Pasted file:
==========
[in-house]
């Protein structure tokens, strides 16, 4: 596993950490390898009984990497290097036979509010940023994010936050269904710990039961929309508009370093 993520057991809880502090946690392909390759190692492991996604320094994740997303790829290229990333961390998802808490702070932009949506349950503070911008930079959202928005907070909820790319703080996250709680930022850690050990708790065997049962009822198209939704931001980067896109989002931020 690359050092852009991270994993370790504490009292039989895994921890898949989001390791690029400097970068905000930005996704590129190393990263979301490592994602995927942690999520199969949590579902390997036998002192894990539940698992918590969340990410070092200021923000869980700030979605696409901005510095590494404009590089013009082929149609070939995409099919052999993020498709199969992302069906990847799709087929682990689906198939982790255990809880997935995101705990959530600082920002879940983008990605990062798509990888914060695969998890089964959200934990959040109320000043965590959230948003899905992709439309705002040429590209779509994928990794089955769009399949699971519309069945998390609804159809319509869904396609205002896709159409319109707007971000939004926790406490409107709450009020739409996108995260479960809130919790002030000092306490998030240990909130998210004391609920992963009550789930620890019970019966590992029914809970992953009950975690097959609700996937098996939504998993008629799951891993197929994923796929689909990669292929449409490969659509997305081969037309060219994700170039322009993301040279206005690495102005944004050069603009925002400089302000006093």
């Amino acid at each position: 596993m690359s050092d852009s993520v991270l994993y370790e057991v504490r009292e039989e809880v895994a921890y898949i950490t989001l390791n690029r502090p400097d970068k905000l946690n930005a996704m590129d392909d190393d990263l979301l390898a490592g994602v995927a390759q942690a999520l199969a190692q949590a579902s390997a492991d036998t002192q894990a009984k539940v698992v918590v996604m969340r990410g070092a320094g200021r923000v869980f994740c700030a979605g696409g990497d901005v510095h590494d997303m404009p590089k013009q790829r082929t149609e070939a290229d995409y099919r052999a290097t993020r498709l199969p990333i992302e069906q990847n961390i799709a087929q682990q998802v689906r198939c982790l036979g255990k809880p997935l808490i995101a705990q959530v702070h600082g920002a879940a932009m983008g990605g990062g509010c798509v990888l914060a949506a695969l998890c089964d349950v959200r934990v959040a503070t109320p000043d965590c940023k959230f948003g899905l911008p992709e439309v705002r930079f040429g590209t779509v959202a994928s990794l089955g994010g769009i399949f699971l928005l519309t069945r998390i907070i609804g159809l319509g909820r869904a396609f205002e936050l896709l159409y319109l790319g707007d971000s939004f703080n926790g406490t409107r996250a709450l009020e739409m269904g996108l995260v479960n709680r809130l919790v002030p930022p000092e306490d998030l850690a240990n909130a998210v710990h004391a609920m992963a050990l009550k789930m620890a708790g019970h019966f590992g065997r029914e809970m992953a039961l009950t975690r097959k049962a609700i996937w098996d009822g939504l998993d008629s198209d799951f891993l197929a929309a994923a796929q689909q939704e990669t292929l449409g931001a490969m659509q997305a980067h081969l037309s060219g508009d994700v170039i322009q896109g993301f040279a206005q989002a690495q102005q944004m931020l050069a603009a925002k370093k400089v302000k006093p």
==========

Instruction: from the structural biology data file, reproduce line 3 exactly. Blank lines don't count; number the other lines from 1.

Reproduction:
């Amino acid at each position: 596993m690359s050092d852009s993520v991270l994993y370790e057991v504490r009292e039989e809880v895994a921890y898949i950490t989001l390791n690029r502090p400097d970068k905000l946690n930005a996704m590129d392909d190393d990263l979301l390898a490592g994602v995927a390759q942690a999520l199969a190692q949590a579902s390997a492991d036998t002192q894990a009984k539940v698992v918590v996604m969340r990410g070092a320094g200021r923000v869980f994740c700030a979605g696409g990497d901005v510095h590494d997303m404009p590089k013009q790829r082929t149609e070939a290229d995409y099919r052999a290097t993020r498709l199969p990333i992302e069906q990847n961390i799709a087929q682990q998802v689906r198939c982790l036979g255990k809880p997935l808490i995101a705990q959530v702070h600082g920002a879940a932009m983008g990605g990062g509010c798509v990888l914060a949506a695969l998890c089964d349950v959200r934990v959040a503070t109320p000043d965590c940023k959230f948003g899905l911008p992709e439309v705002r930079f040429g590209t779509v959202a994928s990794l089955g994010g769009i399949f699971l928005l519309t069945r998390i907070i609804g159809l319509g909820r869904a396609f205002e936050l896709l159409y319109l790319g707007d971000s939004f703080n926790g406490t409107r996250a709450l009020e739409m269904g996108l995260v479960n709680r809130l919790v002030p930022p000092e306490d998030l850690a240990n909130a998210v710990h004391a609920m992963a050990l009550k789930m620890a708790g019970h019966f590992g065997r029914e809970m992953a039961l009950t975690r097959k049962a609700i996937w098996d009822g939504l998993d008629s198209d799951f891993l197929a929309a994923a796929q689909q939704e990669t292929l449409g931001a490969m659509q997305a980067h081969l037309s060219g508009d994700v170039i322009q896109g993301f040279a206005q989002a690495q102005q944004m931020l050069a603009a925002k370093k400089v302000k006093p």